In my early days as a birdwatcher, the bird guide I used contained two plates containing fall-plumaged warblers. The plates were titled “Confusing Fall Warblers.” Talk about getting a beginner off on shaky grounds.
In real life, with a little experience, the fall warblers are not that difficult to identify — if you can get a look at them. Warblers are small and fidgety, rarely sitting still for more than three seconds.
The bright colours of spring warblers have changed to a duller version for fall migration. There are many kinds of them, each with their own pattern of marked feathers. The many young birds reared during the summer are now looking after themselves and mingling with the adults in large roving flocks, eating insects, especially little caterpillars, as they go.
Sadly the majority of warblers leave for good in early September. Warblers are a pleasant and doable challenge.
It is not just the dedicated weekend birders that are noticing the warbler flocks at this time of year. Several backyard birdwatchers have been pleasantly surprised by warblers.
Linda Parsons of Gander said this past week was unbelievable with the warblers in her backyard. She had never seen any of them before but she took good photographs of a few and was able to put a name to some of them. Linda then emailed me her best pictures and was absolutely correct in all her identifications. Just goes to show that the warblers are not that difficult to identify if you can get a good look or a photograph.
John Hargreave of Harbour Grace also noticed many more warblers around his house than he usually sees and identified black-and-white, yellow-rumped and yellow warblers. Unfortunately, one flew into his window and died. Using his bird guide, he was able to identify it as the northern waterthrush. Despite the name, the waterthrush is a type of warbler.
Warblers cast a magical spell on people. I think it is because they are such tiny, smartly coloured and spirited birds.
An acquaintance of mine, who tries his best not be interested in birds, was captivated by the accidental sighting of a black-and-white warbler while walking with his wife in the forested part of Bowring Park in St. John’s. The striking black-and-white pattern is very distinctive and quite attractive. It is actually quite common in the woods of Newfoundland, but unless you are looking for warblers you are usually not aware of their existence.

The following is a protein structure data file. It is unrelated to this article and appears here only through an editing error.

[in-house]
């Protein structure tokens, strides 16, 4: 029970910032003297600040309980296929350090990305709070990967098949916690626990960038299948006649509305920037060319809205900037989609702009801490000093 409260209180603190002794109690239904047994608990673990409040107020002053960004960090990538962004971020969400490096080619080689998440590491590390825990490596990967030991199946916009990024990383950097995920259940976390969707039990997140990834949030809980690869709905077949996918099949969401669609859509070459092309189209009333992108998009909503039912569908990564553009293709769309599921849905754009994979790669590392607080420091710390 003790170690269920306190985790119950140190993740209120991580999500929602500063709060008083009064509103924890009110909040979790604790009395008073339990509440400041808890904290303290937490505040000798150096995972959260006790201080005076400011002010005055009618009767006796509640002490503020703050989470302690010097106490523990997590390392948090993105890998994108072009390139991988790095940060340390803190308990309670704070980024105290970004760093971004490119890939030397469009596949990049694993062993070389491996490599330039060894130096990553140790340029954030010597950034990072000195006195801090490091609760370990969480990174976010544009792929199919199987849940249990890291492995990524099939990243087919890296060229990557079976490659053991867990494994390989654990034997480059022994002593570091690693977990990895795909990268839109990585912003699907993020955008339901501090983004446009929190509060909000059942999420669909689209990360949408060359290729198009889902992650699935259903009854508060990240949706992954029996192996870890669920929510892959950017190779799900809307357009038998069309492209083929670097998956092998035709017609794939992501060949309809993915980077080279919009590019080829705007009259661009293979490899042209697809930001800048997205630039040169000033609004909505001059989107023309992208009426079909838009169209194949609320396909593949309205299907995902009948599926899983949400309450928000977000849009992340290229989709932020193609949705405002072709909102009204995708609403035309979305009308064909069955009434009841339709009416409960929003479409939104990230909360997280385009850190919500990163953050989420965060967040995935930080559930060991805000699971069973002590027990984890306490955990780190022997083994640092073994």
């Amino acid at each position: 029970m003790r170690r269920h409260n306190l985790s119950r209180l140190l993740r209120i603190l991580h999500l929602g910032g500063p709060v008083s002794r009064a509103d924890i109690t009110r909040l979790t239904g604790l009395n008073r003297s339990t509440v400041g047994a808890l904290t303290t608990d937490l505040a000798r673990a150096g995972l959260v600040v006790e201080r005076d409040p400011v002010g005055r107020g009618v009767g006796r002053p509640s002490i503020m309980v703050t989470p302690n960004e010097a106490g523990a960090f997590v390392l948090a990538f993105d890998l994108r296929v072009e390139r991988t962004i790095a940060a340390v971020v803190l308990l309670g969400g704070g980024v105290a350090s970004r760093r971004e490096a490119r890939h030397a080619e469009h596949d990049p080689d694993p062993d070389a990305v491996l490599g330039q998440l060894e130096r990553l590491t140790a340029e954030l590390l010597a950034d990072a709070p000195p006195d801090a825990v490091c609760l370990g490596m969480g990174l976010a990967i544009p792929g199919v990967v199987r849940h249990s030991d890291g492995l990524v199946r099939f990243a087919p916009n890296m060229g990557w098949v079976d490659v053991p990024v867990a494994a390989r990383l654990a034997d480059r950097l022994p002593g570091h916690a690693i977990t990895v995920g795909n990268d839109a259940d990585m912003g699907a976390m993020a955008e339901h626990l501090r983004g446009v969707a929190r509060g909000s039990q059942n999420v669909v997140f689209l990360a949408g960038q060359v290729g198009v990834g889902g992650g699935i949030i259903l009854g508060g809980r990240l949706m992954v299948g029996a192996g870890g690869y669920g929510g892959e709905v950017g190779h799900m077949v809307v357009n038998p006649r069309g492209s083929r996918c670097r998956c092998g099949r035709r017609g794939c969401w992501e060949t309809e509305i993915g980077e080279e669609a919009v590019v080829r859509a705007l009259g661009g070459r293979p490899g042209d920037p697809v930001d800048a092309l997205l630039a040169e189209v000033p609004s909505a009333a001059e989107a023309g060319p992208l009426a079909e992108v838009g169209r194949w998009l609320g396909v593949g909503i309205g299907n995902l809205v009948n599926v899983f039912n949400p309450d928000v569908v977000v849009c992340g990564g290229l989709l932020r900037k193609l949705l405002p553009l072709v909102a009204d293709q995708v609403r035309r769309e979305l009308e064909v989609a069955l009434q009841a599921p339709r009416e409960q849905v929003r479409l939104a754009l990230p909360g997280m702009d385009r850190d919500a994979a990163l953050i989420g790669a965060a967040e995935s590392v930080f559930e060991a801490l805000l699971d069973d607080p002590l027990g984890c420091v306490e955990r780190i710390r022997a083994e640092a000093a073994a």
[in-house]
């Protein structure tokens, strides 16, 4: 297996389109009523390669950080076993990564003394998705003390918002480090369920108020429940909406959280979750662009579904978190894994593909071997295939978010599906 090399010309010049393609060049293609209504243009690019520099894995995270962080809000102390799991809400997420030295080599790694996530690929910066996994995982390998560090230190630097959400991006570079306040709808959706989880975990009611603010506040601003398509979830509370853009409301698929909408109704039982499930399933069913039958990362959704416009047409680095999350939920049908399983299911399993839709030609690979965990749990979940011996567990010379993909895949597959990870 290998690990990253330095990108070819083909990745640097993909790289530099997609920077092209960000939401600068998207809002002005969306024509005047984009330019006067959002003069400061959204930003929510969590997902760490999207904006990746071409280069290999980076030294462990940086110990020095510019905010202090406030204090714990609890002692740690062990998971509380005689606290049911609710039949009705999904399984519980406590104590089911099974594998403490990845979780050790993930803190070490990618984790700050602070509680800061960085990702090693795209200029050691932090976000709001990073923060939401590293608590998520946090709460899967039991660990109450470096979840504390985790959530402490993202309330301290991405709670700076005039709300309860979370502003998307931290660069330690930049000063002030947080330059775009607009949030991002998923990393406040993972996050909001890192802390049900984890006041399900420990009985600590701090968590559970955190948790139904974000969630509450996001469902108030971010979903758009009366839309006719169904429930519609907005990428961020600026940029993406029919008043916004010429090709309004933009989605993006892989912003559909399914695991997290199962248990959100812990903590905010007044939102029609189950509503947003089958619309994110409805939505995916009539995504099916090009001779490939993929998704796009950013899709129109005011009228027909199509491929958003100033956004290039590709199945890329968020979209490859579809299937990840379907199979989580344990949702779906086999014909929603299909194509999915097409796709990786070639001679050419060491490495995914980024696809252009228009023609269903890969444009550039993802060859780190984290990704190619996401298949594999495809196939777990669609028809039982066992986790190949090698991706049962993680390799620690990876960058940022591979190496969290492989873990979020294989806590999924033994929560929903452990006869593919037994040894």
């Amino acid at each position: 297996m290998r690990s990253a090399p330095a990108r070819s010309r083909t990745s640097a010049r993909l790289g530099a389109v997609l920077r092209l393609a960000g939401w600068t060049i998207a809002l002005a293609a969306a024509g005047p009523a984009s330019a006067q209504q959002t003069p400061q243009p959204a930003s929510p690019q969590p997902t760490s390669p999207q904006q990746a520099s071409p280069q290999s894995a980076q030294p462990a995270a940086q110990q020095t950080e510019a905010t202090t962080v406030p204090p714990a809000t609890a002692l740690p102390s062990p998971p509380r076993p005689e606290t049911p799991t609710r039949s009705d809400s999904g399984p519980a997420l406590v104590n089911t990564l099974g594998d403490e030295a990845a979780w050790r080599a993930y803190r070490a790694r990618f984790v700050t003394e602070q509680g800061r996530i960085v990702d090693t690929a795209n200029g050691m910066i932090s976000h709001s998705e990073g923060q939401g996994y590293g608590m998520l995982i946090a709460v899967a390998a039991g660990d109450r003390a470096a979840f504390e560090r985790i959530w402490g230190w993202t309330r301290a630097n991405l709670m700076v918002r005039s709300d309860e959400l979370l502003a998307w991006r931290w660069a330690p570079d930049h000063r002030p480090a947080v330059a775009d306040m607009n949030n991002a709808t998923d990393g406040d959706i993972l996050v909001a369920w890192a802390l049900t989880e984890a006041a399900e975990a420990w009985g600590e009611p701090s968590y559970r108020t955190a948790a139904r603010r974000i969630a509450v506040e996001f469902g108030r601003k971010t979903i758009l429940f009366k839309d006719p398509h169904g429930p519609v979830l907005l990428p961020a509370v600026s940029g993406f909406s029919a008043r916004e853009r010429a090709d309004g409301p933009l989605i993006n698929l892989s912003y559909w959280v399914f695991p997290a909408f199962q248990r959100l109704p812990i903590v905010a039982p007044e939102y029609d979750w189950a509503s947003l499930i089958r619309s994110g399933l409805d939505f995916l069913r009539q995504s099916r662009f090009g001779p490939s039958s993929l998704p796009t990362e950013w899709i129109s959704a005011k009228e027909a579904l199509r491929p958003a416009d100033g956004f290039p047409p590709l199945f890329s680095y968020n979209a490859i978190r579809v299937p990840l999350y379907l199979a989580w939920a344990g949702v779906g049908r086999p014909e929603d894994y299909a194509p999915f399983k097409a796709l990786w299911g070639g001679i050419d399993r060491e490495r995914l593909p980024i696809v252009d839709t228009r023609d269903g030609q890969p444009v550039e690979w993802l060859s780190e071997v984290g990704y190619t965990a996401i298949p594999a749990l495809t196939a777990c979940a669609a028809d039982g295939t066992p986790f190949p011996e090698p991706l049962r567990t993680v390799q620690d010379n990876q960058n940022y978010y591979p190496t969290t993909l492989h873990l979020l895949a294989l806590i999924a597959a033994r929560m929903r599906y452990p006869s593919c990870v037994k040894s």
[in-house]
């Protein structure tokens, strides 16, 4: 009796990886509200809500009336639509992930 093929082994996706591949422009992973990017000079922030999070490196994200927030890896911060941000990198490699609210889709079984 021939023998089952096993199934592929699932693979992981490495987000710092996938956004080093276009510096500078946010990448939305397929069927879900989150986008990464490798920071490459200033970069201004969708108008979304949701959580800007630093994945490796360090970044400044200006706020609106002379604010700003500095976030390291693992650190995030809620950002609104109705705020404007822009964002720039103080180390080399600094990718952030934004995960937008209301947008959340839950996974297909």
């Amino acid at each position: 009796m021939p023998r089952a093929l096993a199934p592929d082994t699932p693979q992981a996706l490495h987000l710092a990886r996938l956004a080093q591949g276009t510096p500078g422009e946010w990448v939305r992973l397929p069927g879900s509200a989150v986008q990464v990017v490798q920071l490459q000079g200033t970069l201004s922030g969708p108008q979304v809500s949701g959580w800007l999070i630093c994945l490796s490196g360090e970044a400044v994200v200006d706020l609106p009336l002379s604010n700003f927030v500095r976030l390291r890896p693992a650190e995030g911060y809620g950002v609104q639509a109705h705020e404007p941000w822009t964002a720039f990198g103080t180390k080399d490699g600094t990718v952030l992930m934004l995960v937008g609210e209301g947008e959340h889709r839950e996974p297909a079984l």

The weekend warrior birders were out hunting for warblers. This is the time when southern warblers from the United States are also migrating and sometimes stray to Newfoundland on southerly winds. They are all very attractive birds that look especially stunning in the setting of Newfoundland alders.
Alvan Buckley and Alison Mews lucked into a southern warbler in the form of a hooded warbler in the alders along the Cape Spear road. The look was brief.
There was no time for a photo and no one else could relocate it. It was just a teaser for the season ahead.
This past Saturday, Ken Knowles and I spent two hours looking for warblers in the alders along the Bear Cove Point road near Renews. The warblers were plentiful but no southern gems were detected.
To give an idea of the abundance of Newfoundland warblers present, here is my list of warblers seen during the two hours; 20 yellow, 30 yellow-rumped, 75 blackpoll, 18 black-and-white, two mourning, 20 Wilson’s warblers, 18 common yellowthroats and 20 northern waterthrush.
It was a very birdy morning, yet someone walking down the same stretch of the road without poking their heads under the canopy of the alder would have hardly noticed a warbler.
Rare birds of the week
It is that season where hardly a week goes by without a new rare bird. Sometimes a rare bird finds you, such as the white-winged dove that dropped into Brian Singleton’s bird feeder in St. Joseph’s, St. Mary’s Bay, for three days.
Similar to the mourning dove except with large white wing patches, this deep southern dove has a peculiar habit of showing up in Newfoundland every year.
Alvan Buckley has been actively pursuing rare birds in his free time before classes start in September and struck gold twice, finding a common ringed plover at Bellevue Beach and another at Portugal Cove South. The common ringed plover is very similar to the abundant semipalmated plover and it takes a trained eye to know when you are looking at one of these European rarities.
Sometimes all it takes is working in the right place. Clifford Doran lives at Cape Race during his duty as lighthouse keeper and always has a sharp eye out and his camera ready to photograph unusual birds. We were not expecting to hear of his discovery of a northern wheatear in August. We get a few each fall but not this early.
This bird still had patches of down attached to its back indicating it was recently fledged, but where did it come from? There was speculation that it could have hatched locally near Cape Race.
Or could it have arrived from coastal Labrador nesting sites?
Autumn birding really gets underway in September. Let the good times roll!
Bruce Mactavish is an environmental consultant and avid birdwatcher. He can be reached at
email@example.com, or by phone at 722-0088.